16/09/2003

CBI calls for 'transparency' in director earnings

In its response to a DTI consultation on termination payments for company directors, the CBI said that it is "unequivocally against rewards for failure" and has called for the disclosure of contractual terms and conditions, one-year rolling contracts, part-payment in shares and regular contractual reviews.

The CBI believes their response will provide a "flexible and transparent framework" primarily for FTSE 100 companies. The response outlines ways of handling the different elements of severance packages - basic pay, earned bonus and pensions – and includes six key principles which could be used by companies as a benchmark for all executive director contracts.

CBI Director-General Digby Jones said: "There have been a small number of well-publicised cases where severance arrangements have given the wrong signals. It is vital that the business community works hard in every way at polishing its reputation with the wider community.

"The standing of business is at stake and must be tackled but in a way that ensures world-class companies can attract top international business people and retain and nurture home grown talent.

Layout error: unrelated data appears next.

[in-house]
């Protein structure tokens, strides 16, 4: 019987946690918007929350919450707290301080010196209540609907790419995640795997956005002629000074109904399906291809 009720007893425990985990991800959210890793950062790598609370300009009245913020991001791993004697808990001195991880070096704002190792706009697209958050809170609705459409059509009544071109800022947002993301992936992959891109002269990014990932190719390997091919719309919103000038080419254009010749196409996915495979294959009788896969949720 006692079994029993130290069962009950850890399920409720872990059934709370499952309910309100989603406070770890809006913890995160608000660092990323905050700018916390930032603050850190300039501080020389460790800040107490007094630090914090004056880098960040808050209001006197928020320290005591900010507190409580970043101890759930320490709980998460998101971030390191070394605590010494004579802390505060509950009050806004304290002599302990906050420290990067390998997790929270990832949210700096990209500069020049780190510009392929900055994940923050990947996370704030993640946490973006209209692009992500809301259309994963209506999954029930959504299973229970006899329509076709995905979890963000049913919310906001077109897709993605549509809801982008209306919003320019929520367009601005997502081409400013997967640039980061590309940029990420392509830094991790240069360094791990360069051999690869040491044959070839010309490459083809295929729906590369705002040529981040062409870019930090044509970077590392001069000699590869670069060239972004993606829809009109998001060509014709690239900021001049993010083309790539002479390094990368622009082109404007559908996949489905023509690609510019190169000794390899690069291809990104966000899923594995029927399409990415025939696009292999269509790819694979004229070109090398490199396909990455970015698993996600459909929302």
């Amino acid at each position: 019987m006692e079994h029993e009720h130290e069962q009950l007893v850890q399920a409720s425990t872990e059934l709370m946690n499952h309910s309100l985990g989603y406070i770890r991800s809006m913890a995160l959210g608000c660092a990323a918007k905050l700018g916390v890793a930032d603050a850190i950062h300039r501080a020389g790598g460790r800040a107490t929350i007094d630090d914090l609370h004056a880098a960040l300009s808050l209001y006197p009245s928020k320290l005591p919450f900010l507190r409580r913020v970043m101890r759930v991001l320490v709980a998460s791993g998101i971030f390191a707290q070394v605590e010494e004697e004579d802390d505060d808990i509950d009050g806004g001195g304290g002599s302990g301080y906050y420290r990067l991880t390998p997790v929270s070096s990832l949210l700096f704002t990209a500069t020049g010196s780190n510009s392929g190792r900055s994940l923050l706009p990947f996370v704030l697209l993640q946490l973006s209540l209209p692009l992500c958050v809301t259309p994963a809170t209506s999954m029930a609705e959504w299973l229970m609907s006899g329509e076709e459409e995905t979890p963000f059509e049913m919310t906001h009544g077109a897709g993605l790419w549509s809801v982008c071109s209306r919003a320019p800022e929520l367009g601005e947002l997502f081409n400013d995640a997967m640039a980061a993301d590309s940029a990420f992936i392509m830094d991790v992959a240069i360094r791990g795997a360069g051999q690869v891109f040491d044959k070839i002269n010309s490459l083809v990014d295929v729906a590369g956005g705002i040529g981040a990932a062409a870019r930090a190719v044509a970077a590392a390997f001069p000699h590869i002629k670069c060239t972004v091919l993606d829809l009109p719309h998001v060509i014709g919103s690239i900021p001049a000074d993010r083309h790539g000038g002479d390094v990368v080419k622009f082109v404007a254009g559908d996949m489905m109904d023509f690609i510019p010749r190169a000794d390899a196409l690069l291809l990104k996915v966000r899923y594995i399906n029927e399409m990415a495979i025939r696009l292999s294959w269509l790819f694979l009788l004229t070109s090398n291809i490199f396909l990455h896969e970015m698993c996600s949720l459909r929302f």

"Britain needs the best people to want to serve on the boards of listed companies, not be driven to the unpublicised world of subsidiary companies or private equity. The flexibility to compete for and secure the best talent available is vital to the future success of UK business."

Among the CBI proposals are calls for details of directors' contracts to be made available "at the earliest opportunity", so shareholders know exactly what commitments have been made.

Severance terms should be similarly announced and these entitlements restricted to basic pay, earned bonus and pensions accrual only in line with pay, the CBI says. Any attempt to enhance pension payments outside contracted entitlement should require specific shareholder approval.

Mr Jones added: "These guidelines for remuneration committees and others provide a golden opportunity to deepen that involvement and ensure it is sustained in the longer term."

George Cox, Director General of the Institute of Directors, welcomed the CBI's paper and said his organisation was "very much in accord with the thinking behind the proposals".

(gmcg)

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